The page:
In 1850 the U.S. Congress passed the Donation Land Act to reward pioneers for their hardships in settling the West. A married couple could claim 640 acres, half for the husband, half for the wife. By 1856, most of Sauvie Island was staked out by settlers who farmed the island’s exceptionally fertile soil. Beginning in the 1920s, dikes were built to protect houses and farms from the freshets that flooded the island every year in early summer, and sometimes again later. In 1950 a small bridge was built to connect the island to the mainland. Before that, people traveled by boat or ferry to cross the Multnomah Channel.
The island is approximately 24,000 acres—about 15 miles long and about four miles wide, almost the same size and shape as Manhattan. The northern 12,000 acres are owned by the Oregon Department of Fish and Wildlife and managed as the Sauvie Island Wildlife Area. The lakes and natural areas are a major stop on the Pacific Flyway and a bird-watching mecca. The southern half of the island is graced by farmland, including Century Farms (some that still bear the names of the early pioneers), farmers’ markets, an organic CSA (community-supported agriculture) and many U-picks. In 2008, a new bridge was dedicated by Multnomah County, its main span floated downriver in a memorable spectacle. With flat roadways, the island is popular with bicyclists and joggers. Sandy beaches on the Columbia draw warm-weather crowds, and the island is also renowned for hiking, hunting, fishing, and boating. There are not many places on earth where at sunrise you can go on a bald eagle watch and count a dozen bald eagles, paddle midday on a lake whose shores brim with wapato steeped in history, and at sunset travel a half hour into town to an elegant theater and watch Baryshnikov dance. The island’s population: about 445 households and 312 species of wildlife. Sauvie Island is a unique place, indeed.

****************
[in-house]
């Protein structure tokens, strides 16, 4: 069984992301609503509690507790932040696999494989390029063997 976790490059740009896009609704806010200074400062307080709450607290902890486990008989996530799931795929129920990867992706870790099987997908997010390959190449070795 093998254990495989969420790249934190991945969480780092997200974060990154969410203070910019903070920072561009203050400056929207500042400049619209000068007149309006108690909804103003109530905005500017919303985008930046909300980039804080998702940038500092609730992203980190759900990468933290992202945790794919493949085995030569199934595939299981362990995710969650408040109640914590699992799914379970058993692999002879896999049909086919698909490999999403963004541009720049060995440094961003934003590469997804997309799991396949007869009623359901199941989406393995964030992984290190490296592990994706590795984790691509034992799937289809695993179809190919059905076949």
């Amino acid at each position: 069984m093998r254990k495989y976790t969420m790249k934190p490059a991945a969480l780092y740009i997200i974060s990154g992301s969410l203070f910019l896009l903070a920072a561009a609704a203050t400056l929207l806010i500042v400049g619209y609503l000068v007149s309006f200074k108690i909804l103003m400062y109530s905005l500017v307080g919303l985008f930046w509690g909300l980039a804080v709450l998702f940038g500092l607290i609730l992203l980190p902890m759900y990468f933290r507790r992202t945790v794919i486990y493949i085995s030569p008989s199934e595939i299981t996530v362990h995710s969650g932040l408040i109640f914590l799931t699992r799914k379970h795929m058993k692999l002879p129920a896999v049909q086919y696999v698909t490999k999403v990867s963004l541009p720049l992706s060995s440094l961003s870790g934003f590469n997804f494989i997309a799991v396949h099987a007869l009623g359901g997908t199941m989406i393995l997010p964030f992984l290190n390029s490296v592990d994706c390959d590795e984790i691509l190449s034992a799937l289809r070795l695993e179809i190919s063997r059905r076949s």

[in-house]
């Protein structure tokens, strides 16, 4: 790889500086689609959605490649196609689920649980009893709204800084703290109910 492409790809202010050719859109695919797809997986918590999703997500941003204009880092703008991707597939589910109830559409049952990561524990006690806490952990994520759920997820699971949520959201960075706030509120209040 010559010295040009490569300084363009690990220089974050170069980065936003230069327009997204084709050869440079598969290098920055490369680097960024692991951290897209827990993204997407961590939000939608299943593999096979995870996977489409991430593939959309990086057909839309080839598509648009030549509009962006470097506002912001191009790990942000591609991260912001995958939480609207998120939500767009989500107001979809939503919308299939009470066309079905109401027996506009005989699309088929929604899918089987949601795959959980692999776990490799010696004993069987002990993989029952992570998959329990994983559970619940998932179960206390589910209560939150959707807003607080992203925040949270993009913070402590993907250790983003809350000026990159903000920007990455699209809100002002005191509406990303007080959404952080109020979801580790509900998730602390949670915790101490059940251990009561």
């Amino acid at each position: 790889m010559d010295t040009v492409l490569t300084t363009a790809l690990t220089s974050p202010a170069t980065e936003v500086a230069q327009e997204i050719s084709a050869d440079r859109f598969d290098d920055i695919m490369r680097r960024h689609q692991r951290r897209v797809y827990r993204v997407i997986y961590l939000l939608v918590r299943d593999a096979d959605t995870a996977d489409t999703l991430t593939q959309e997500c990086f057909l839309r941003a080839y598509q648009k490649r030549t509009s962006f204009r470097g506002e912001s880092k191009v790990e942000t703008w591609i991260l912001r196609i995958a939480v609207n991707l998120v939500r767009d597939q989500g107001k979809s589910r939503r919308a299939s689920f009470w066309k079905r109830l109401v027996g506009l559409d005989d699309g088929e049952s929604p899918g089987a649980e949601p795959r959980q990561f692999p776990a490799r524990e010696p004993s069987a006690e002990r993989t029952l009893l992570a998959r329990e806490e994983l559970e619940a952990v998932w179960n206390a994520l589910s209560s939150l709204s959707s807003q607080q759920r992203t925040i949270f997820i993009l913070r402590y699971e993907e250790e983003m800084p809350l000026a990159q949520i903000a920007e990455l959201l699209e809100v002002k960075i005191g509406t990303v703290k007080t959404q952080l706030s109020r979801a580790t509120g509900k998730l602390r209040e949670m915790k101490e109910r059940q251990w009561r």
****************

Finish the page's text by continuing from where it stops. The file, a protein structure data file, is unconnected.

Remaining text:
Above information provided by author and Sauvie Island resident, Donna Matrazzo
Adapted from Wild Things: Adventures of a Grassroots Environmentalist, Chapter 17, “This Land Across Time.” 2009 Oregon Book Awards finalist
Sauvie Island history books/booklets
Canniff, Kiki, Sauvie Island: A Step Back in Time, Ki2 Enterprises, Portland, OR., 1981.
Cleaver, J.D, Sauvie Island Heritage Series #1: Trappers, Traders and Settlers, Oregon Historical Society Press, 1986
__________, Sauvie Island Heritage Series #2: Island Immigrants, Oregon Historical Society Press, 1986
__________, Sauvie Island Heritage Series #3: Pioneer Homesteading, Oregon Historical Society Press, 1986
Spencer, Omar C. The Story of Sauvies Island, Binford and Mort, Portland, OR, 1950.
Wood Wortman, Sharon with Ed Wortman, The Portland Bridge Book, Urban Adventure Press, Portland, OR, 2006.